"Part")/Studio->Insert Part Inconsistencies

Creating a Part via lua script creates a part that is inconsistent of that which is created by using studio’s Insert Part feature.

I believe the result of these two methods of creating parts should result in a consistent part being made.

My solution:

Modify“Part”) to result in a part with the same properties as Studio → Insert Part


This isn’t possible due to backwards compatibility with old scripts that rely on parts having specific default values.



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There is also an inconsistency with creating frames in a script which have a background colour of “163, 162, 165” but in studio is “255, 255, 255”.

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I generate thousands of parts using scripts, and the overhead from setting TopSurface/BottomSurface to smooth really adds up on low-end devices. I would simply not set them to smooth because SurfaceTypes aren’t visible outside of studio, but I read this post and decided that might be a bad idea:

I’d use :Clone(), but it’s generally slower unless the part has more than a few descendants.

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If cloning is slower than creating a new instance and setting all the desired properties, then the right solution is to optimize cloning.


“A frame is 3, 162, 165 due to backwards compatibility” does not seem valid at all. There is no reason Roblox would use different colours for backwards compatibility as frames have always used Color3.

In the case of part size wich has changed to a smaller minimum value there is a need for backwards compatibility.

You cannot apply the same reasoning to every instance in Roblox.

    if GUI.Frame.Color3 == Color3.fromRGB(3, 162, 165) then
        -- New GUI cloned from server!
        -- Already managed. Client just de/re-parented

Roblox is a large platform, and backwards compatibility includes supporting awful coding practices. So sorry, this reason does apply to every property.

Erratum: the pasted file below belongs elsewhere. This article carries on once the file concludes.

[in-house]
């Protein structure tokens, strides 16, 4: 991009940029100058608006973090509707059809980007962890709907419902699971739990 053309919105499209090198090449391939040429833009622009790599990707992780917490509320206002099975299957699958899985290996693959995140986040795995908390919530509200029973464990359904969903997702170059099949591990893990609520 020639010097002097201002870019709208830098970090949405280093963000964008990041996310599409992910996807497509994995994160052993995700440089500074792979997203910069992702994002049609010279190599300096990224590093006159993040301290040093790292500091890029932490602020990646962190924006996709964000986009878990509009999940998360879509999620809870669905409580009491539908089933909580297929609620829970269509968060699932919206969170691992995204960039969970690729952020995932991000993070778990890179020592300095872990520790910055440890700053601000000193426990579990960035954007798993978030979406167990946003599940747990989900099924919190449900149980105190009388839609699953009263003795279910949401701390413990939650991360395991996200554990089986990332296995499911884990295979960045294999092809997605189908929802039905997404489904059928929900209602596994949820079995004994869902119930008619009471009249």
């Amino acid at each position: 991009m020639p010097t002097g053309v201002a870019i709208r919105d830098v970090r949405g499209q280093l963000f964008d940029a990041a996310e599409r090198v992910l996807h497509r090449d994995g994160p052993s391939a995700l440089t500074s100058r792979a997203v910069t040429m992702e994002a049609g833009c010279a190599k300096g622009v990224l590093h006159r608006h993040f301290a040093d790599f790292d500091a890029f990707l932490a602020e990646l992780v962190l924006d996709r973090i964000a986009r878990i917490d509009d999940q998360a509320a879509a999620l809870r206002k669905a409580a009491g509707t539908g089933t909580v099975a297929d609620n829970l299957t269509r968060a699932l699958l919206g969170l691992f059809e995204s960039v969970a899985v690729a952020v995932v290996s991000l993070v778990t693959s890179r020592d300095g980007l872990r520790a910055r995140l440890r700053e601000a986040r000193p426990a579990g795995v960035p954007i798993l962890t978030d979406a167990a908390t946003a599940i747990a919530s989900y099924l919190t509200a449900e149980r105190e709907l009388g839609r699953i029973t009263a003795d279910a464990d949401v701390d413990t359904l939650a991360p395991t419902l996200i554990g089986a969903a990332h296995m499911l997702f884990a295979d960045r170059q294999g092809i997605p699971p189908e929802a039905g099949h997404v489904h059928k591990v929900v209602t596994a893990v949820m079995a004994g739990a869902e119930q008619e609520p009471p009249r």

It may be caused by searching for CollectionService tags

CollectionService does not appear to apply to objects outside the game tree, so there should be no net effect coming from it. Even so, it was stated somewhere (an RDC talk, I think) that tags could also be faster. It’s better to optimize before breaking backwards compatibility.

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I’m the one that proposed and implemented CollectionService, I don’t remember hearing about this?

I’m not really sure what you mean by “searching for” here. When you clone an instance, the list of tags on the object is copied byte for byte, which is fast.

Only upon parenting the instance to the data model does any actual work in CollectionService happen, and that work is:

  1. Call GetService(“CollectionService”) - relatively slow.
  2. Iterate through the tag list.
  3. For each tag, look up the bookkeeping data for that tag (one hash table lookup).
  4. For each tag, insert the instance into that tag’s instance list (one hash table insert).
  5. For each tag, invoke InstanceAddedSignal() - relatively slow.

Perhaps I misremembered. There’s this question related CollectionService, but it doesn’t relate to how it is optimized:

Maybe it was something else, but I seem to remember there being some feature that “could be faster” or “more optimized”.

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